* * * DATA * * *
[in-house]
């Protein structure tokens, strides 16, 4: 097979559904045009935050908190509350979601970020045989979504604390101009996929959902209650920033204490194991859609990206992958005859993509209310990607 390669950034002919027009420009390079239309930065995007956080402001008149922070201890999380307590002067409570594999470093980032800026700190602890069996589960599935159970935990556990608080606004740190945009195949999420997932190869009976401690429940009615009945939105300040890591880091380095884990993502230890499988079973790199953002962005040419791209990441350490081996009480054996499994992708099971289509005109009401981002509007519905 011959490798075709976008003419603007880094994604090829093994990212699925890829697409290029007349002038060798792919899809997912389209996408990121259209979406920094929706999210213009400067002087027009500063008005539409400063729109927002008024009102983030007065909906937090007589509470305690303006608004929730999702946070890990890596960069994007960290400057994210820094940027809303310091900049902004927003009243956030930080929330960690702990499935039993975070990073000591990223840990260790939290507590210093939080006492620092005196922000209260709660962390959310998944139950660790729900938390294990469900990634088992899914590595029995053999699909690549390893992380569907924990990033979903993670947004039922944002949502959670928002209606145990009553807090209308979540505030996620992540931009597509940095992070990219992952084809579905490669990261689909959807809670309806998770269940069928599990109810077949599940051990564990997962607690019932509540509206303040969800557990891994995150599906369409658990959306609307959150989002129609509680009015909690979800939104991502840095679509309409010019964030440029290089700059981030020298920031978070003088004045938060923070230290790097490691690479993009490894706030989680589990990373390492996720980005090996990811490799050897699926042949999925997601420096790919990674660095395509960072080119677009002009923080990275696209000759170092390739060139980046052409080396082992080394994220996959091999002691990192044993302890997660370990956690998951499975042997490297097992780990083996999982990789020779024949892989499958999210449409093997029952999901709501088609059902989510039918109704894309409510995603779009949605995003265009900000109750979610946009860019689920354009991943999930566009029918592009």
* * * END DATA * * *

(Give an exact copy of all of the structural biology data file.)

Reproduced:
[in-house]
């Protein structure tokens, strides 16, 4: 097979559904045009935050908190509350979601970020045989979504604390101009996929959902209650920033204490194991859609990206992958005859993509209310990607 390669950034002919027009420009390079239309930065995007956080402001008149922070201890999380307590002067409570594999470093980032800026700190602890069996589960599935159970935990556990608080606004740190945009195949999420997932190869009976401690429940009615009945939105300040890591880091380095884990993502230890499988079973790199953002962005040419791209990441350490081996009480054996499994992708099971289509005109009401981002509007519905 011959490798075709976008003419603007880094994604090829093994990212699925890829697409290029007349002038060798792919899809997912389209996408990121259209979406920094929706999210213009400067002087027009500063008005539409400063729109927002008024009102983030007065909906937090007589509470305690303006608004929730999702946070890990890596960069994007960290400057994210820094940027809303310091900049902004927003009243956030930080929330960690702990499935039993975070990073000591990223840990260790939290507590210093939080006492620092005196922000209260709660962390959310998944139950660790729900938390294990469900990634088992899914590595029995053999699909690549390893992380569907924990990033979903993670947004039922944002949502959670928002209606145990009553807090209308979540505030996620992540931009597509940095992070990219992952084809579905490669990261689909959807809670309806998770269940069928599990109810077949599940051990564990997962607690019932509540509206303040969800557990891994995150599906369409658990959306609307959150989002129609509680009015909690979800939104991502840095679509309409010019964030440029290089700059981030020298920031978070003088004045938060923070230290790097490691690479993009490894706030989680589990990373390492996720980005090996990811490799050897699926042949999925997601420096790919990674660095395509960072080119677009002009923080990275696209000759170092390739060139980046052409080396082992080394994220996959091999002691990192044993302890997660370990956690998951499975042997490297097992780990083996999982990789020779024949892989499958999210449409093997029952999901709501088609059902989510039918109704894309409510995603779009949605995003265009900000109750979610946009860019689920354009991943999930566009029918592009």